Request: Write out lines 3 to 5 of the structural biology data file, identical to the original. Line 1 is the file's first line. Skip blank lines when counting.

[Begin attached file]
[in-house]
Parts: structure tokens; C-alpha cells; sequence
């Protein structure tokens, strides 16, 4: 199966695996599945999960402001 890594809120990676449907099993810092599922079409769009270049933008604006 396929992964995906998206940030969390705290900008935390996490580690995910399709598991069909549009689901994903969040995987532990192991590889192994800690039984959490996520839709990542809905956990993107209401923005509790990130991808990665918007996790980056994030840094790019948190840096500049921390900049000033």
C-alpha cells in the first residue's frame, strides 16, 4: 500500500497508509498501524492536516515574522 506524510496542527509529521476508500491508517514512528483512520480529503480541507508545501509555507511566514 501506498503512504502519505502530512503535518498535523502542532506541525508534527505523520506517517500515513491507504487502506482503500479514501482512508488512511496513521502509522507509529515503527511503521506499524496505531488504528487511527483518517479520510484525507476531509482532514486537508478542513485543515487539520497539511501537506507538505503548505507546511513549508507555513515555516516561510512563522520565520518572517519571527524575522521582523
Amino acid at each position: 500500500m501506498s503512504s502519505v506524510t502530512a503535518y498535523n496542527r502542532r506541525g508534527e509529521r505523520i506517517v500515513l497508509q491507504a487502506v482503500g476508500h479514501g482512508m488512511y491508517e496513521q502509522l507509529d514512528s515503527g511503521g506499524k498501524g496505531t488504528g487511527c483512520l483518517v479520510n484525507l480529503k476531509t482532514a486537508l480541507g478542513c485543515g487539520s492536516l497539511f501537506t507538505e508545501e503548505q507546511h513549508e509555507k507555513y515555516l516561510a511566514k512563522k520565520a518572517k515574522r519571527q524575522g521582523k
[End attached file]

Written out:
């Protein structure tokens, strides 16, 4: 199966695996599945999960402001 890594809120990676449907099993810092599922079409769009270049933008604006 396929992964995906998206940030969390705290900008935390996490580690995910399709598991069909549009689901994903969040995987532990192991590889192994800690039984959490996520839709990542809905956990993107209401923005509790990130991808990665918007996790980056994030840094790019948190840096500049921390900049000033």
C-alpha cells in the first residue's frame, strides 16, 4: 500500500497508509498501524492536516515574522 506524510496542527509529521476508500491508517514512528483512520480529503480541507508545501509555507511566514 501506498503512504502519505502530512503535518498535523502542532506541525508534527505523520506517517500515513491507504487502506482503500479514501482512508488512511496513521502509522507509529515503527511503521506499524496505531488504528487511527483518517479520510484525507476531509482532514486537508478542513485543515487539520497539511501537506507538505503548505507546511513549508507555513515555516516561510512563522520565520518572517519571527524575522521582523
Amino acid at each position: 500500500m501506498s503512504s502519505v506524510t502530512a503535518y498535523n496542527r502542532r506541525g508534527e509529521r505523520i506517517v500515513l497508509q491507504a487502506v482503500g476508500h479514501g482512508m488512511y491508517e496513521q502509522l507509529d514512528s515503527g511503521g506499524k498501524g496505531t488504528g487511527c483512520l483518517v479520510n484525507l480529503k476531509t482532514a486537508l480541507g478542513c485543515g487539520s492536516l497539511f501537506t507538505e508545501e503548505q507546511h513549508e509555507k507555513y515555516l516561510a511566514k512563522k520565520a518572517k515574522r519571527q524575522g521582523k